Early in the last decade, economists began to argue that CPI is not the most accurate measure of inflation, because it merely aggregates prices and doesn't take into account how people spend their money in the real world. Specifically, it doesn't account for consumers' ability to substitute one product for another when prices change. (For example, if the price of butter goes up, people can switch to margarine and save money. Click here for more discussion of the "substitution effect.") So in 2002, the BLS created the Chained CPI, which many experts say is a better measure of the actual "cost of living." (For some people, anyway. We'll get back to that in a bit.) That's why it's also known as Superlative CPI.
Not only is the Chained CPI more accurate, it predicts that inflation grows at a slower rate than regular CPI. In any given year, the difference between the two numbers is minor—only about one-third of one percent—but over time, the effect on budgets can be massive. Because each year's CPI is based off the previous year's number, the effect compounds, meaning a small change now creates a huge difference in the final number 10 or 20 years down the road. Switching from regular to Chained (again, a 0.3-percent difference each year) would save more than $200 billion in inflation-mandated spending over the next decade. (Although that could be redueced over time, as the gap in the two indexes grows even smaller.)
So why would progressives be upset? Because that spending comes mostly out of the pockets of poor people and retirees. Social Security mandates that benefits to seniors increase each year based on the CPI. A lower CPI number means lower benefits increases, which means smaller checks than under the old method.
The other problem is that the people who benefit the most from Social Security—old and unhealthy people—are the ones that Chained CPI does the worst job of measuring. It may be more accurate for average folks, but senior citizens spend most of their income on health care and housing, two areas where the substitution effect has the least impact.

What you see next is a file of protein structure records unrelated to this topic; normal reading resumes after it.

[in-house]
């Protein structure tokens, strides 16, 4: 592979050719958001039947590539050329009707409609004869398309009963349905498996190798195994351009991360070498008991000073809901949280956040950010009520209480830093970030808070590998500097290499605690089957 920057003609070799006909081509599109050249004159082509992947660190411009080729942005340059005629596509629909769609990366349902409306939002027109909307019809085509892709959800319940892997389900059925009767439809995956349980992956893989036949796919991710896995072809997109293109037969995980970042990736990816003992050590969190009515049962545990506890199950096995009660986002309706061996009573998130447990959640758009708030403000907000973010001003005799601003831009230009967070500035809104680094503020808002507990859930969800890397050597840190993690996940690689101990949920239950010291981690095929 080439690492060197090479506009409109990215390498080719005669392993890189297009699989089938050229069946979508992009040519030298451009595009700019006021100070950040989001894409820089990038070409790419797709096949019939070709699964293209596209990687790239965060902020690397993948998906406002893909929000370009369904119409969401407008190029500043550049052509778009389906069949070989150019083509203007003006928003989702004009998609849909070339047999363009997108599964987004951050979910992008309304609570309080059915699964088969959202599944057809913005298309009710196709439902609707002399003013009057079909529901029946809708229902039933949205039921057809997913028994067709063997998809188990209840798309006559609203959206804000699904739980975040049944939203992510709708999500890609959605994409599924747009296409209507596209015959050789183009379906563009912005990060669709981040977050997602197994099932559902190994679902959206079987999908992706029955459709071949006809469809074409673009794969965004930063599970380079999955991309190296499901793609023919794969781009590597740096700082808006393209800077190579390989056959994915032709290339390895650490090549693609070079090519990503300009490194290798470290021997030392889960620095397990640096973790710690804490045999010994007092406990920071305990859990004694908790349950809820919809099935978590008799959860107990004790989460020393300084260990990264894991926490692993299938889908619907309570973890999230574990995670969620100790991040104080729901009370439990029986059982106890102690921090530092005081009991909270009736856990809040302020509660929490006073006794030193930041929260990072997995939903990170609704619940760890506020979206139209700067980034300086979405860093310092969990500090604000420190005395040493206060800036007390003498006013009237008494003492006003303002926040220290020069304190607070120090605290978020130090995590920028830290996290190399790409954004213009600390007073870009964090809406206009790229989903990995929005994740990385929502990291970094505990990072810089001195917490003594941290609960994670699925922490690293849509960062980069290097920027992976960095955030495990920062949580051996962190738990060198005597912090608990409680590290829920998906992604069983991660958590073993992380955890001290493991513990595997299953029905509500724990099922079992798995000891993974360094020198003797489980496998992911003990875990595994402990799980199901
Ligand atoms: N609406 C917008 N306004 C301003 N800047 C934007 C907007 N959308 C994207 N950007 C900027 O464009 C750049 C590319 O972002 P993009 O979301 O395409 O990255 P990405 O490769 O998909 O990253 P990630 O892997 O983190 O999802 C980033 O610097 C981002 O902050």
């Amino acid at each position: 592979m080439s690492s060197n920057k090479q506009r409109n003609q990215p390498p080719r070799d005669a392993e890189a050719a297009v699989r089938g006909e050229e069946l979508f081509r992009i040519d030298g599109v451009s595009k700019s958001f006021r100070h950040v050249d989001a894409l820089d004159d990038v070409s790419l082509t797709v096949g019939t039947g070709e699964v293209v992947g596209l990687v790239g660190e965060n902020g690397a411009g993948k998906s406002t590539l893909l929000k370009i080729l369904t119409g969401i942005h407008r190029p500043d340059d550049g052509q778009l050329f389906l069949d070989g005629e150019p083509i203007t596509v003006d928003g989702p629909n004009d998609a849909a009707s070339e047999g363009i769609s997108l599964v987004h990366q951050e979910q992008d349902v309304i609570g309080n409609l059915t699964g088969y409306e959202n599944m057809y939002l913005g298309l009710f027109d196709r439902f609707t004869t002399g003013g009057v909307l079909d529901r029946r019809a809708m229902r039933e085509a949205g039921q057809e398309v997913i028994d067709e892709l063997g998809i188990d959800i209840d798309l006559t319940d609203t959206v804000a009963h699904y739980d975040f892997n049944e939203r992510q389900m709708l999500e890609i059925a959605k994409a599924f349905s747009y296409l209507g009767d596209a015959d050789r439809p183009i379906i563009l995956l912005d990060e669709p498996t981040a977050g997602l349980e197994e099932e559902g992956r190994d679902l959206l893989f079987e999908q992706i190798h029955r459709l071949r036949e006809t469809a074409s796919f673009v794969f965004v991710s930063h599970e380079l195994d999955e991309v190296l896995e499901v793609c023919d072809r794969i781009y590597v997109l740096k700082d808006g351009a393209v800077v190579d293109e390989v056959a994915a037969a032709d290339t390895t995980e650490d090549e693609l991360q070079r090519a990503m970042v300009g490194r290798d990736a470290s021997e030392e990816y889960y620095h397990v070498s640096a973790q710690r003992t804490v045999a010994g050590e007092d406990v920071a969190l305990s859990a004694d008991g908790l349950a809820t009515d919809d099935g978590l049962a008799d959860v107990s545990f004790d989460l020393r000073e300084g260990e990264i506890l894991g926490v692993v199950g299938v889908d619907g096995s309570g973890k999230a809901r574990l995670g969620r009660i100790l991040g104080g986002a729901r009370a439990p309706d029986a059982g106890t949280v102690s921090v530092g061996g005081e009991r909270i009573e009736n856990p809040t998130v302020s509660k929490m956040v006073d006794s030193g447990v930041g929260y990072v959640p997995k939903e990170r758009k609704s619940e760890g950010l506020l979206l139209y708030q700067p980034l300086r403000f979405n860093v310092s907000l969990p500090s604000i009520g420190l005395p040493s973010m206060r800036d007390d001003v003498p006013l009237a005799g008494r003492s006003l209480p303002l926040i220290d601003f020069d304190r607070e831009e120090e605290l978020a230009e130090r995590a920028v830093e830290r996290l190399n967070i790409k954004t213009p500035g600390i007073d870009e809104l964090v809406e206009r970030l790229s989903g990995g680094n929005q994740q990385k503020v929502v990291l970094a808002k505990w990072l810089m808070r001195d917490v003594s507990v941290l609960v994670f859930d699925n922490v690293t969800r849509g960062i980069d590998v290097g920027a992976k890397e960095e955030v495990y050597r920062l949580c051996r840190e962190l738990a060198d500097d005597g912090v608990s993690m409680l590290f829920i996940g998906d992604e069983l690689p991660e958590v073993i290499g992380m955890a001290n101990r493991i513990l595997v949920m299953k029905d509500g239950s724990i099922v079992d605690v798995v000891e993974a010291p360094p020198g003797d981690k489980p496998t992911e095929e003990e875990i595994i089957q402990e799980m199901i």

But that's not only thing the government uses CPI for. It's used to adjust income thresholds for government assistance programs, phase-out levels for certain tax credits, the standard deduction you can take on your tax return each year, even the size of the tax brackets themselves. If the amount of money needed to move you into the next highest tax bracket doesn't rise as fast as your income does, you could get bumped into the higher rate faster than you would have under the old CPI. Studies have shown the cost of the switch will be borne almost exclusively by seniors and those making under $100,000 a year. (i.e., the people who can least afford it.)
In a way, switching to Chained CPI is both a spending cut and a tax increase at the same time, with an added benefit for politicians that you don't have to actually get caught voting for either. This original argument for switching said it "should not be regarded as a benefit cut or a tax increase." Supporters of the move prefer to call it a "correction." But if you're the one receiving the checks, it definitely feels like a punishment.
This article is from the archive of our partner The Wire.